BTW since this projector has creative frame interpolation, that too, has impact, but on the smoothness of the image motion.

Effect of Lens Zoom on Brightness of the G6900 Projector

Zoom Lens Positioning vs. Brightness (based on Dynamic mode)
Position Lumens Percentage Drop In Brightness
Wide-angle 5288 0%
Middle 4744 10.3%
Telephoto 3402 35.7%

For a 1.8:1 zoom lens a drop in brightness from full wide angle (placing the projector at it’s closest possible to the screen with that lens), to telephoto, results in a drop of about 36% of brightness, which is about what we would expect for a lens with that level of zoom ratio.

Note however, that at mid-point, the drop is barely over 10%.  That means a lot of placement range without suffering in a significant decrease in brightness.  Other lenses (which we did not get to work with), will have their own characteristics.

Image Noise

Not bad at all. Mosquito noise was very minimal (tested with default noise settings), especially compared to what is exhibited by most DLP projectors.  Motion artifacts were also not a problem.  Slow panning with the Epson G6900 projector from films, was good, not exceptional, but, still good enough to hold it’s own or beat the pure home theater Sony VPL-HW55 projector.  Additional image noises can be detected when using dynamic features, such as medium and high settings of Frame Interpolation, or by cranking up Super-Resolution.  How does that saying go?  “All good things in moderation.”  Not a serious issue to report.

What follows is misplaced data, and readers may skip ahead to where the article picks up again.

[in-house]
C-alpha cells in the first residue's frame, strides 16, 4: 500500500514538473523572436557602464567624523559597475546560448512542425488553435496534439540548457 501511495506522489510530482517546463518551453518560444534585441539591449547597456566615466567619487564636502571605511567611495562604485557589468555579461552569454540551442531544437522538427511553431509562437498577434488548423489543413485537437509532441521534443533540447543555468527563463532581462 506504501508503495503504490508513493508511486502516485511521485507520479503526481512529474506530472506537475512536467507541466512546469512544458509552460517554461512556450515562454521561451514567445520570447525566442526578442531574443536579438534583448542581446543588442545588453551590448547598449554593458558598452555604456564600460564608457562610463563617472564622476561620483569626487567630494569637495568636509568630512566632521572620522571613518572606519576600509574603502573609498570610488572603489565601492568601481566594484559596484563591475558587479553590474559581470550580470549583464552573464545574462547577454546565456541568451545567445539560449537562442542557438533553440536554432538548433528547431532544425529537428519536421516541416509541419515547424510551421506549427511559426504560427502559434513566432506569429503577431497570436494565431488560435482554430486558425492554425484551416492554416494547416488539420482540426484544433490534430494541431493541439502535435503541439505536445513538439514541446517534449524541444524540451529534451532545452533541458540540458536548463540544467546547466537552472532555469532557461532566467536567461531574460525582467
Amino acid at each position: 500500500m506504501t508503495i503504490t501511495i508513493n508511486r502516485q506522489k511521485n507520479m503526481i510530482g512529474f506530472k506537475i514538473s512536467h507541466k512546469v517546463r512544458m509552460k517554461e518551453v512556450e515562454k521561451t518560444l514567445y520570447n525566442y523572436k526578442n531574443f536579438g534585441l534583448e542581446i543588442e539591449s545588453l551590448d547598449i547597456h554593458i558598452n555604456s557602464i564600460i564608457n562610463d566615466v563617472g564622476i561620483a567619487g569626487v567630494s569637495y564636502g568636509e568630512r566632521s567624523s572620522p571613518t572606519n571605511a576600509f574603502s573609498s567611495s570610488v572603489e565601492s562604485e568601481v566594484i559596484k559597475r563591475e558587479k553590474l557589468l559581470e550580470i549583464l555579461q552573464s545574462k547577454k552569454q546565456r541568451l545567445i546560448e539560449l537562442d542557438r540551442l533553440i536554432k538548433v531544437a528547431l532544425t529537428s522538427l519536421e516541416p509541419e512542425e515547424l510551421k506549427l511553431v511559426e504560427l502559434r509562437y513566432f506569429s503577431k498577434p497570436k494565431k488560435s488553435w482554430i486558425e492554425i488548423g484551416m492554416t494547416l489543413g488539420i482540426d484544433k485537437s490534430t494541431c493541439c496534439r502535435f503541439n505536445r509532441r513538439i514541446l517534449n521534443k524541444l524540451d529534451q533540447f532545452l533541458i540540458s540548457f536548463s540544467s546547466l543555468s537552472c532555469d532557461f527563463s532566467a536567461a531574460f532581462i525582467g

Pro Cinema G6900 Dynamic Iris

Well, you’ve already read that the black levels could be better.  The dynamic iris helps out with that, but this is a projector built first for brightness, so it’s not surprising that black levels could still use significant improvement even with the iris engaged.

More to the point, though, is that the iris action isn’t as smooth as it should be.  I don’t know why that is, but one can see the iris moving in slightly visible increments when scene brightness changes slowly.  That is to say, it can be noticeable.  Will my wife or daughter notice (or care)?  Probably not, unless I point it out.  Still, I did notice it, on a number of dark scenes I use for viewing.  How bad is it?  Not that bad.  I’ve been complaining about the iris action on many Optoma projectors for years, and they still manage to get good reviews, and they are a top seller of home projectors.

A smoother dynamic iris action is an area where Epson can improve this projector or its successor.  While likely no one would care in a typical commercial setup that the Powerlite Pro version would find itself, in the home, better would be… better!

Of course the G6900 isn’t really destined for an ideal movie viewing environment, and movies (or at least the dark scenes within) are where you want the iris working.

I don’t bother using a dynamic iris for my sports viewing, first of all, because it rarely would come into play, as you can usually count on sports being well lit.

On more general TV, there are some dark scenes (ok, perhaps not sitcoms), so there’s use for the iris, but it’s for movies.  If you are placing the Pro Cinema G6900 in a relatively bright room, you’ve already compromised your movie viewing, as discussed elsewhere.  (The difference between poor and great black levels is mostly gone when there’s even moderate ambient light.)

Bottom line:  The iris should be a bit smoother – smaller steps I imagine, but this is a small complaint relative to what this projector is designed to deal with.